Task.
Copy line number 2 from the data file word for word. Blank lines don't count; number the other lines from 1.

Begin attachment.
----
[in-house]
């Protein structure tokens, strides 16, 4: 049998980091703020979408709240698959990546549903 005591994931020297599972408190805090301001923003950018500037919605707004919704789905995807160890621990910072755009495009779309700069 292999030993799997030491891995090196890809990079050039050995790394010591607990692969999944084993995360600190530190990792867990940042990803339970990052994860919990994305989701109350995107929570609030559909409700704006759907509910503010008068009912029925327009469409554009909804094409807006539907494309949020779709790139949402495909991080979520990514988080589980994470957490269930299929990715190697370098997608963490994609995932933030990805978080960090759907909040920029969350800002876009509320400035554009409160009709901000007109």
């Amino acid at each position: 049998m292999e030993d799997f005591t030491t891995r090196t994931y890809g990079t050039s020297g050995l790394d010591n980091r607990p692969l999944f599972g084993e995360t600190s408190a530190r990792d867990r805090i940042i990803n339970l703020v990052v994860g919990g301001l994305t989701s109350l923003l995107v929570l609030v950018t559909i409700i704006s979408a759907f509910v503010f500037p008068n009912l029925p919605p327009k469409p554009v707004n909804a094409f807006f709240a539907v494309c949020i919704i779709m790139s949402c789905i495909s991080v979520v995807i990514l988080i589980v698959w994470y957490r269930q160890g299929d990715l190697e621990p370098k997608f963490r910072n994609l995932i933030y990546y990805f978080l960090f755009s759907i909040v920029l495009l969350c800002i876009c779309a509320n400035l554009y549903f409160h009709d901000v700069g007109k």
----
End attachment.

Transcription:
């Protein structure tokens, strides 16, 4: 049998980091703020979408709240698959990546549903 005591994931020297599972408190805090301001923003950018500037919605707004919704789905995807160890621990910072755009495009779309700069 292999030993799997030491891995090196890809990079050039050995790394010591607990692969999944084993995360600190530190990792867990940042990803339970990052994860919990994305989701109350995107929570609030559909409700704006759907509910503010008068009912029925327009469409554009909804094409807006539907494309949020779709790139949402495909991080979520990514988080589980994470957490269930299929990715190697370098997608963490994609995932933030990805978080960090759907909040920029969350800002876009509320400035554009409160009709901000007109």